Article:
ancientegg

Chinese cuisine includes many dishes with eggs as the main ingredient; fried tomatoes with eggs probably being the simplest as well as the best known. Don’t forget to add a little sugar en chopped garlic, just before turning of the heat.

Eggs can also be used as a minor ingredient to add bulk and texture to a variety of dishes, sometimes as a replacement for meat.

Fresh eggs have special meaning to the Chinese. Eggs are auspicious food, a symbol of fertility, of longevity, of new life. The birth of a child is celebrated with the delivery of hard-boiled eggs to friends and relatives, often dyed a brilliant red in honour of the occasion. Eggs are also a part of the bride’s dowry, sent by her family on the wedding day to her husband’s home as a sign of her potential fertility. They reciprocate with a gift of live chickens.

Birthdays are also marked with noodles and eggs all over China, and even as an ethnic Chinese growing up abroad, I remember my grandmother making a bowl of vermicelli for me with a large egg on top, dyed bright red, of course.

However, eggs are a perishable product, which is why many rural families still keep chickens so they have a steady supply. Chinese have developed a few ways to preserve their shelf life. I am introducing three of these in this post

Pidan – 1000-year eggs

Pidan

First, let’s set straight the myth hidden in that Western term. They have not lain forgotten for 1000 years, despite the name. Instead, pidan, as they are known in Chinese, are carefully cured for several weeks to several months so that the albumen solidifies into a dark, transparent, gel-like semisolid while the yolk hardens slightly on the outside but remains molten in the centre. There are strict culinary standards on what makes a pidan a gourmet experience.

Pidan are always eaten with condiments. They may be served with sweet slices of pink pickled ginger, doused in sesame oil and vinegar, or smothered in minced garlic or chopped cilantro leaves.

The most common raw ingredient for pidan is duck eggs, valued for the size of the yolks and the generosity of the egg white. However, chicken or quail eggs are also used, but more for novelty rather than need. A good century egg often has a snowflake pattern on the outside of the white, an indication of a well-cured egg. Its fearsome colour is the result of a chemical reaction with the curing mix usually wood ash, salt and rice husks mixed with clay or lime.

Xiandan – salty eggs

Xiandan

Another popular staple is the salted egg, a pure white delight that is as visually attractive as its cousin is not.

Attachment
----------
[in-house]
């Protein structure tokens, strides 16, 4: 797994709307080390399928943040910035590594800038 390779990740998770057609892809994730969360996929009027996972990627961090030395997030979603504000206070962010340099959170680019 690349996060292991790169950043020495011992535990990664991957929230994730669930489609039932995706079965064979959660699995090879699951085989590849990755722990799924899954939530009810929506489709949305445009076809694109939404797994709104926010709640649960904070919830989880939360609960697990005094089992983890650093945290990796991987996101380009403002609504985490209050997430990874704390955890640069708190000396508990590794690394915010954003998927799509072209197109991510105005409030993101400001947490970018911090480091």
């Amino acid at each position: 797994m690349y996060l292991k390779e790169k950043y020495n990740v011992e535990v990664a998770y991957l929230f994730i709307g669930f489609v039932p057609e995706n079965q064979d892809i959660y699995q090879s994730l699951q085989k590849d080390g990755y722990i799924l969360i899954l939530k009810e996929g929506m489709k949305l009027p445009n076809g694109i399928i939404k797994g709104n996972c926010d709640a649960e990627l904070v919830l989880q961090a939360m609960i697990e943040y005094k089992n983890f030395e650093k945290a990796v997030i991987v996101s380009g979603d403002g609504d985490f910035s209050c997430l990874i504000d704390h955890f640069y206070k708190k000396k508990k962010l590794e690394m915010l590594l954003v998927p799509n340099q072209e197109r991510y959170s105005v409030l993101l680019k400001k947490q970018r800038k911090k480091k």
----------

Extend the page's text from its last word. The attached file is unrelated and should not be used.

Eggs from either chicken or duck are carefully wiped clean with Chinese liquor and placed in bottles of saturated brine. After a month to several weeks, the whites would have thoroughly absorbed the salt, and the yolks hardened into little golden globes.

Salted eggs are most often boiled and then split and eaten straight from the shell. They are also used for cooking. The salted egg yolks are vital ingredients in many seasonal foods, including the rice dumplings eaten during the Dragon Boat Festival and the sweet moon cakes during Mid-Autumn festival.

Chayedan – tea eggs

Chayedan

Tea eggs are usually prepared at home. Brew a pot of tea. You can use any Chinese tea, but a dark tea like Pu’er will taste stronger than green tea. Place the tea and tea leaves in a pot, add a piece of star anise, a stick of cinnamon and either some cloves or cardamom. Add soy sauce and enough water for the liquid to come halfway up the pot.

Wash about 10 eggs and place them in the pot to boil. After 15 minutes, remove the eggs and gently tap them to crack the shells. Turn off the heat and return them to the infusion. You want a marbled effect. The flavours and colours improve if you also break the membranes so the tea infusion can penetrate. Then wait, to allow the eggs to soak in the tea sauce for a few hours, preferably overnight. You’ll be rewarded for your patience with the most flavourful hard-cooked eggs you have ever eaten.

You can reuse the tea sauce to cook more eggs when the first batch is finished, but remember to either add more tea or soy sauce to adjust the seasoning.

Free range eggs redefined

Innovation in food is one of the core themes of this blog. A Chinese organic farmer in Taiyuan (Shanxi) has redefined the concept of ‘natural’ eggs, better known in the Western world as ‘free range eggs’. His term is ‘original eggs (tujidan)’, which he defines as ‘eggs resulting from natural insemination of the hen by a cock’. This is even more humane that simply allowing chickens to walk around freely.

Tujidan

The yolk of the resulting eggs is brighter yellow than those of mass-produced eggs and are said to be lower in cholesterol. Strictly speaking, this is not really innovation, but simply going back to basics. Still, it is a development worth pointing out.

Eurasia Consult Food knows the Chinese food industry since 1985. Follow us on Twitter.

Eurasia Consult Consulting can help you embed your business in Chinese society.

Peter Peverelli is active in and with China since 1975.